Characterization of two genes involved in Neotyphodium lolii growth : a thesis presented in partial fulfillment of the requirements for the degree of MAster of Science in Biochemistry at Massey University, Palmerston North, New Zealand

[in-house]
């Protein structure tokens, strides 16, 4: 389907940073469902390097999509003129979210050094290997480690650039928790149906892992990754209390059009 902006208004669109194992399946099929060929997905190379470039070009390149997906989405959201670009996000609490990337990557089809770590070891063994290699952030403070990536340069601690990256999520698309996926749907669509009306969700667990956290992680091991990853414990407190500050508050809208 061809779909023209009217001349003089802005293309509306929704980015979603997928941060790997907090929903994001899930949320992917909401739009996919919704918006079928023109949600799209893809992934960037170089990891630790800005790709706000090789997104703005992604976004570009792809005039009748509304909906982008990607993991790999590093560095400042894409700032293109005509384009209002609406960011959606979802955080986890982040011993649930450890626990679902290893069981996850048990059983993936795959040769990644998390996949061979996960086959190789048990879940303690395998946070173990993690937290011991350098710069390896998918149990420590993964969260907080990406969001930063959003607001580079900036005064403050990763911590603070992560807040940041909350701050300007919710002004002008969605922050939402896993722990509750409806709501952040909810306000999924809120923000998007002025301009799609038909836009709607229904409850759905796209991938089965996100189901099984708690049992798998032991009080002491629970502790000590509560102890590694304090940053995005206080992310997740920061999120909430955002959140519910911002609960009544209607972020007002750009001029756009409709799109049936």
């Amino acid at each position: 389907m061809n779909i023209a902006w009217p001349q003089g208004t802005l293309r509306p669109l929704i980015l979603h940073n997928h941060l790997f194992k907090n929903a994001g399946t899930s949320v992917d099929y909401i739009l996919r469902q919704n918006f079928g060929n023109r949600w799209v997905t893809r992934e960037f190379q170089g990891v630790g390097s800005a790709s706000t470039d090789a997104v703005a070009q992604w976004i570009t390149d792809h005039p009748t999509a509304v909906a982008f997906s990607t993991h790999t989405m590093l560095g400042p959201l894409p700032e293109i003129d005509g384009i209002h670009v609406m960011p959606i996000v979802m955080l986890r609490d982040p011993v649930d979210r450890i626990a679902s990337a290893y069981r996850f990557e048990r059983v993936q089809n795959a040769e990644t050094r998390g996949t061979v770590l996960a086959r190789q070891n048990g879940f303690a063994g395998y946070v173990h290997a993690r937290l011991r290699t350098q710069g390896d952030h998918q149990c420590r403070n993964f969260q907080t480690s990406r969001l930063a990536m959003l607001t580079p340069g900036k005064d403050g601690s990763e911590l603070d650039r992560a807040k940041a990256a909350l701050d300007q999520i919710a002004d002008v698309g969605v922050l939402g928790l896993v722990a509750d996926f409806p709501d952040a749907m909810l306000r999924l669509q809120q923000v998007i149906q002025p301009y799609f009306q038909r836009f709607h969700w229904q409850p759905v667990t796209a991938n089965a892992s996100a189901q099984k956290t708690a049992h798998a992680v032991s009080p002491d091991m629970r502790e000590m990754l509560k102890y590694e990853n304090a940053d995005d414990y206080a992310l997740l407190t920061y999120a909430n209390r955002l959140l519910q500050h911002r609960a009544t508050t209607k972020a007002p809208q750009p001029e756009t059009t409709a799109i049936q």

Neotyphodium lolii is a filamentous fungus that forms symbiotic associations with Lolium perenne, growing in its intercellular spaces. It is a feature of the symbiosis that growth of the fungus and the plant is synchronized. When the grass leaf-blade grows, the fungus grows at the same rate, hence when the blade ceases extension the hyphae do likewise. In addition, in planta there is little hyphal branching, where as in culture hyphae branch at regular intervals. This suggests the existence of a regulatory mechanism in planta that partially dictates hyphal morphology and growth. The criteria for choosing possible candidate genes relied on whether the gene had a function relating to hyphal branching and/or regulation of hyphal extension in several organisms. Three candidate genes were selected. Protein elongation factor 2 (EF-2; an elongation factor associated with the ribosome) was targeted to add more direct evidence to the high metabolic rate observed in planta using the GUS reporter gene by Tan et al (2001). Cell division control protein 12 (CDC-12); a septin which is involved in the construction of the 10 nm ring structure associated with cell division and whose mutation is lethal in yeast was chosen to help distinguish the growth mode of N.lolii in planta. A Stretch-activated Calcium Channel (SACC) which allows exogenous calcium into the cell upon application of lateral pressure on the membrane was targeted to help distinguish the possible recognition signal the hyphae make to elucidate when the host tissue is growing. This project was then divided into four parts, one part per gene and a final part looking at the in vitro and in vivo expression of these genes. For the first three parts degenerate PCR was performed and appropriate-sized fragments cloned, sequenced and restriction mapped for EF-2 and CDC-12 (2066 bp and 514 bp respectively). Database searches were used to identify the sequences as potentially being the target genes. Degenerate PCR was unsuccessful for the SACC. Southern blots were used to identify restriction enzymes for Inverse PCR; and this was used to obtain the remaining 5' and 3' regions of each target gene. Gene prediction software was used to predict gene structure; 5' and 3' RACE to confirm the length, introns and start/stop points of EF-2 and CDC-12 full gene transcripts (2,900 and 1,612 bp respectively). Internet-based sequence analysis tools subsequently were used to identify sequence features. For the second part, expression of EF-2 and CDC-12 are investigated during various states of hyphal growth. Growth curves were constructed and in vitro expression analysis was achieved by Northern blot. The expression patterns of EF-2 and CDC-12 followed the growth state of N.lolii. RT PCR was used to confirm in planta expression of both genes and validate their uses for future studies.